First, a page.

This week the United Nations held an international meeting in Geneva on the question of Palestinian political prisoners in Israeli prisons and detention facilities. Professor John Dugard presented on the status of Palestinians who engage in resistance against Israeli oppression. Former Special Rapporteur on the human rights situation in the Occupied Palestinian Territory, Professor Dugard draws a parallel with the treatment of militant political opponents by South Africa’s apartheid regime and highlights the similarities between the two regimes. The below is a summary of Professor Dugard’s analysis.
Delegitimizing political prisoners
Israel does not recognize Palestinians who engage in resistance activities against the repression as combatants, protesters or “political” prisoners. To avoid giving legitimacy to their cause, it treats them as “terrorists,” ordinary criminals or security prisoners. The South African apartheid regime treated Nelson Mandela and his fellow political prisoners in a similar manner.
Moreover, Israel denies its political prisoners who qualify as combatants the status of prisoners of war (POW). It refuses to recognize that there is a conflict between the State of Israel and the Palestinian people who are exercising their right to self-determination and statehood. POWs cannot be prosecuted and punished as ordinary criminals. Instead they may be detained until the conclusion of hostilities, when they are to be released and repatriated.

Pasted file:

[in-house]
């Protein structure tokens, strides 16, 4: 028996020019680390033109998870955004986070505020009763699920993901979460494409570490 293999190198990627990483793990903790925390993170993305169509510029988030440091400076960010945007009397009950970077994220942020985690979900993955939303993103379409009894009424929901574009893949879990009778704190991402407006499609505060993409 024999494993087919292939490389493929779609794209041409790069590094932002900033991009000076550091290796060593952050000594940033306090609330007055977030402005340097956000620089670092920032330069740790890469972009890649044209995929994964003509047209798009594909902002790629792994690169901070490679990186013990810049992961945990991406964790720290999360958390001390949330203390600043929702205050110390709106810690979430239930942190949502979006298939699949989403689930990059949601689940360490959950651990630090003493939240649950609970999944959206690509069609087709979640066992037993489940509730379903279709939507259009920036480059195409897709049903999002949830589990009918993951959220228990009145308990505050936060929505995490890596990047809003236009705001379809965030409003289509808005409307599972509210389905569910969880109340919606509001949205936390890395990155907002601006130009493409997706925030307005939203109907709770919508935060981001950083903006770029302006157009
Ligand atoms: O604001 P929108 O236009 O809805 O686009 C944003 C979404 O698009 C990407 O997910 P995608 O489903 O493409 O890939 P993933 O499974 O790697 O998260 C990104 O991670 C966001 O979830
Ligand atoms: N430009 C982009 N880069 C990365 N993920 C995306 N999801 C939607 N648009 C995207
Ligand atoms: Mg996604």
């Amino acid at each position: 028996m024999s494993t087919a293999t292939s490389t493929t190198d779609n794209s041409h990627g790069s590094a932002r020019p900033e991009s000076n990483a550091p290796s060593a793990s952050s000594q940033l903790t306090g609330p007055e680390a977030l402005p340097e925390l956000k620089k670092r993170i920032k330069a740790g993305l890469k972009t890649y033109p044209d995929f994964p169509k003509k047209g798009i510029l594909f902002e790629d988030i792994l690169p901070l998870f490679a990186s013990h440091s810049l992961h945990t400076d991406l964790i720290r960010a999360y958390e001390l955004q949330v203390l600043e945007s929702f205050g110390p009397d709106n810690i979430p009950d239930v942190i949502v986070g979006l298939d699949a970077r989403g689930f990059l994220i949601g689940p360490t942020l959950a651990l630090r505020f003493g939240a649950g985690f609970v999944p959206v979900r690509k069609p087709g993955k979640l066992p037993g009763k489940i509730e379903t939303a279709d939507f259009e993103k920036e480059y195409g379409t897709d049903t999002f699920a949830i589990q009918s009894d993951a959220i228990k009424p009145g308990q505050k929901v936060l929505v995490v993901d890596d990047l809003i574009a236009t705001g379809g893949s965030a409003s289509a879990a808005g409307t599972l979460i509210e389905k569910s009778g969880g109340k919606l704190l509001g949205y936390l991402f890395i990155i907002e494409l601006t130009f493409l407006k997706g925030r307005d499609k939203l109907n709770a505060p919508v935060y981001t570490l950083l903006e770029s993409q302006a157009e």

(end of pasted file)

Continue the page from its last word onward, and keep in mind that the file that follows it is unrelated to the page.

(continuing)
POW status is applicable to members of an organized group fighting “against colonial domination and alien occupation and against racist regimes in the exercise of their right of self-determination”, according to Additional Protocol I to the Geneva Conventions of 1949. The Palestinian people have a right to self-determination and are subject to alien occupation and possibly colonial domination. The struggle between the PLO, as a national liberation movement, and Israel should therefore be recognized as an international armed conflict to which the Geneva Conventions apply.
The Palestine Liberation Organization undertook to apply the Geneva Conventions and Protocol I in a declaration, just like the African National Congress in South Africa. Many combatants meet the requirements laid down in Protocol I. They are members of an organized force, under a responsible command structure that complies with the rules of international humanitarian law.
Palestinian freedom fighters are not criminals
Israel resembles apartheid South Africa in refusing to sign Protocol I to the Geneva Conventions. The Protocol’s extension of the benefits of the Geneva Conventions to the PLO as a national liberation movement is therefore not binding on Israel. However, Dugard argues that Protocol I has become part of customary international law because some 170 states are party to it. Israel is therefore bound by the Protocol despite the fact that it is not a party.
Hence contrary to their obligations under international customary law, the Israeli courts have rejected the argument that Palestinian resistance fighters are engaged in a war of self-determination and are therefore entitled to POW status. In addition, the Israeli courts have used the excuse in recent years that Palestinian resistance fighters fail to comply with the laws of armed conflict and therefore are not entitled to POW status.